It can at times. I think you have to have a healthy perspective on it because everyone is going out for the same thing, and sometimes you'll sit in these audition rooms and there will be like 40 other people who look exactly like you, so it can feel very competitive. I think if you're focusing on the work and give it your best. You have to ignore all the noise around you. But it's definitely competitive. I've gone out for roles which my friends have gotten, and you might think, 'oh if I had gotten that role, would my life be like theirs now?'. I think that's an unhealthy way of thinking about things because, at the end of the day, you get the roles that are meant for you. It's easy to say that once you've gotten a little work. I think things sort of work out the way they're supposed to, and you get the roles that are meant for you.
I think that's a very healthy approach. I have a bit of a creative exercise for you, how would you visualise the feeling of 'falling in love'?
Colourful. There are so many different feelings happening at once. It can be overwhelming. All the colours.
Do you consider yourself a dreamer?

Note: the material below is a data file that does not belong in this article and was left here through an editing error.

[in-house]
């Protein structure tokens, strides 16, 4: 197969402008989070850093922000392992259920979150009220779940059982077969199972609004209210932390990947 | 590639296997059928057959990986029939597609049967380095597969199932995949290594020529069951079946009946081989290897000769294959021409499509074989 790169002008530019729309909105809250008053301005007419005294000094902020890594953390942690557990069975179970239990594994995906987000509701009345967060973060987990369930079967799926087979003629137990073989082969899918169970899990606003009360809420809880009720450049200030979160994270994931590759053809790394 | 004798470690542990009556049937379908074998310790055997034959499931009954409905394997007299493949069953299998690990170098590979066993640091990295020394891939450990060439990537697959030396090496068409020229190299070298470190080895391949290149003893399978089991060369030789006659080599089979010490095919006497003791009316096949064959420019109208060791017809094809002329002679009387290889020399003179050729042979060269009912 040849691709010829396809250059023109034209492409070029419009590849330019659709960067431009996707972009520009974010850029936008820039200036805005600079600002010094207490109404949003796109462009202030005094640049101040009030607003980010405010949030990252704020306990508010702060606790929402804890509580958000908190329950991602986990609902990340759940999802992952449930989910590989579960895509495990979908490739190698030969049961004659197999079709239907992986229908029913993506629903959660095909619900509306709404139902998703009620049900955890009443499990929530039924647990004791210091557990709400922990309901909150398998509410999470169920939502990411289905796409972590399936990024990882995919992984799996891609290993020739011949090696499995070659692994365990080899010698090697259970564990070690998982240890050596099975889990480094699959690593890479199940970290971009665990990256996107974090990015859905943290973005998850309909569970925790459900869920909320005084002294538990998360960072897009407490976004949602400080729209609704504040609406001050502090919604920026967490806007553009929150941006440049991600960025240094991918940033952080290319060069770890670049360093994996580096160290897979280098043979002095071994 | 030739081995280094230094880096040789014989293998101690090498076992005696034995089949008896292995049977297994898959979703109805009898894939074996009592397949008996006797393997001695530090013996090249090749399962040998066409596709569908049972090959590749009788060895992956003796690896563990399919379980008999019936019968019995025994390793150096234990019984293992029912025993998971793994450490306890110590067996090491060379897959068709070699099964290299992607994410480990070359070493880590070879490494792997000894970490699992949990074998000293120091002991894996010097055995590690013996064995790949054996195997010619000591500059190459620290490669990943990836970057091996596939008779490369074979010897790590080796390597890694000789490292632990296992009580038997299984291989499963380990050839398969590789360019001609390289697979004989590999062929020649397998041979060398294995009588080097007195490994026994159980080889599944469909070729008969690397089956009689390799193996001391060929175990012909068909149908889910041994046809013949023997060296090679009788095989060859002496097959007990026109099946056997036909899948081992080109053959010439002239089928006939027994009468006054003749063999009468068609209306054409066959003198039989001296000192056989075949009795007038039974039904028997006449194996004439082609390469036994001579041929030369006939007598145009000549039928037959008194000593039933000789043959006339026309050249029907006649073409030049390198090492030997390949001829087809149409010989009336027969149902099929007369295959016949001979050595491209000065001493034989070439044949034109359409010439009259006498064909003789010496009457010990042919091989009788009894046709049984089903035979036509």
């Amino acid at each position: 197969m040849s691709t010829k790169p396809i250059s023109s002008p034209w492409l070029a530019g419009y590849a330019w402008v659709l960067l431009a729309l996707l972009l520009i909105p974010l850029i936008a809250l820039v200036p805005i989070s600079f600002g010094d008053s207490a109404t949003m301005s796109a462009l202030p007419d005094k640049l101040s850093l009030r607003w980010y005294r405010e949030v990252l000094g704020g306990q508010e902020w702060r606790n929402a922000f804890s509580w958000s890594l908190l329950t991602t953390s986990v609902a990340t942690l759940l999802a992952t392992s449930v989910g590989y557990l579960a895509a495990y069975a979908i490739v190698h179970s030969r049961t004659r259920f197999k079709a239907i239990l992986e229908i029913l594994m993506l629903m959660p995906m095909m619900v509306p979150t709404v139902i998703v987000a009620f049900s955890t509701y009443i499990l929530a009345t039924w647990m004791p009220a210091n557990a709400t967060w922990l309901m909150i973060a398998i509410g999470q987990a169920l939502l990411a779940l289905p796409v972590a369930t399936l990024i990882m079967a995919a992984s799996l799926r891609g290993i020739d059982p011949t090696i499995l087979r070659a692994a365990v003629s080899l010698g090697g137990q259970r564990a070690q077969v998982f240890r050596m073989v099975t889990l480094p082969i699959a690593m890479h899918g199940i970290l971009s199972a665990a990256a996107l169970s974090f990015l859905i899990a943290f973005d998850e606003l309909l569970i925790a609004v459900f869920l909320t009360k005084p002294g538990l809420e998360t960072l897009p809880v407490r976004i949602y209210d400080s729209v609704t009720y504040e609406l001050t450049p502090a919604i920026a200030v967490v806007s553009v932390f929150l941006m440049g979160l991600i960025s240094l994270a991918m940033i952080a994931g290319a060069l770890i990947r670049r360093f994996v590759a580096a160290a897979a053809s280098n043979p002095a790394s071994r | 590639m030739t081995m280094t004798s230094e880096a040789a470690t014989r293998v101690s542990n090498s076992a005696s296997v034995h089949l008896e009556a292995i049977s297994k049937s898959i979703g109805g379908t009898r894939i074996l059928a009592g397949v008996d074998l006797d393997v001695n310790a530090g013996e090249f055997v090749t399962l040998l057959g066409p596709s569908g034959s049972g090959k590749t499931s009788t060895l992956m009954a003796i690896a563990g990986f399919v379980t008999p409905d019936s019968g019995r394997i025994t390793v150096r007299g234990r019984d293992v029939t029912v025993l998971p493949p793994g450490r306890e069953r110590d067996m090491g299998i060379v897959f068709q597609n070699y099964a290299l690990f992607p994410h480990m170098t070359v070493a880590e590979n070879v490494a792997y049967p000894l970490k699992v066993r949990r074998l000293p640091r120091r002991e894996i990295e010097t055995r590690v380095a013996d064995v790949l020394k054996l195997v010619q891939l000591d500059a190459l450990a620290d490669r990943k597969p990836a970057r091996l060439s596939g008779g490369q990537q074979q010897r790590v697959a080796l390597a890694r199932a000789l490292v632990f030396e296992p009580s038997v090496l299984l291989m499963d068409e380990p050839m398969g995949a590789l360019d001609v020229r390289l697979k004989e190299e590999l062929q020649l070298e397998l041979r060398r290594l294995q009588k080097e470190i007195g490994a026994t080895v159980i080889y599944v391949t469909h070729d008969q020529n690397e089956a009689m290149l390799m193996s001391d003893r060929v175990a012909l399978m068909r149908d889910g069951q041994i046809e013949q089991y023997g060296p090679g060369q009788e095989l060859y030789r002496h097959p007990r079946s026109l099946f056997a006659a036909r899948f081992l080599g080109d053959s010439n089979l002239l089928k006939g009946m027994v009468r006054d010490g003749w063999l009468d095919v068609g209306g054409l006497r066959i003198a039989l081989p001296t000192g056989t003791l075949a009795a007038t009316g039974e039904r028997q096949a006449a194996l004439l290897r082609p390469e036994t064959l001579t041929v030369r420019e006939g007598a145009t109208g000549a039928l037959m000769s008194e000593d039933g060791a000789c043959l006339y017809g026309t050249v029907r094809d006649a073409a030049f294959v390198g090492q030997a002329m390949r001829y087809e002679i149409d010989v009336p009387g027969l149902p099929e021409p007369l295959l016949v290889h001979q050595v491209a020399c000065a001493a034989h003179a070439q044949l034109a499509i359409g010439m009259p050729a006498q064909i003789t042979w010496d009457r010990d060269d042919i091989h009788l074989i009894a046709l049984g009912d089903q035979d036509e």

Yes, I do. With pursuing acting, you have to put a little bit of your pragmatism aside because the odds of making it in this industry are so slim. You have to be a dreamer to want to pursue this. I'm always searching for that next thing, so I'm always dreaming of something.
Do you think you'll ever be content?
I don't think so because what motivates me is having a goal and working toward something. If I don't have that I become anxious and feel out of sorts. I need something to work toward, whether it's a goal or a role or getting better at guitar. Keep my mind working. Keep learning. I don't think I'll ever feel content because every time you book a role, you're thinking about what's going to come next. I wish I could be more present but I think I'm always searching for what's next and how I can reinvent myself.
I don't know - hopefully, a sci-fi epic movie! It's tough - until you get to a certain point in your career, you're sort of at the mercy of what people give you. It's not like you have roles being thrown at you. I hope that what's next is a fun, complex character that allows me to work with people who are passionate about what they do.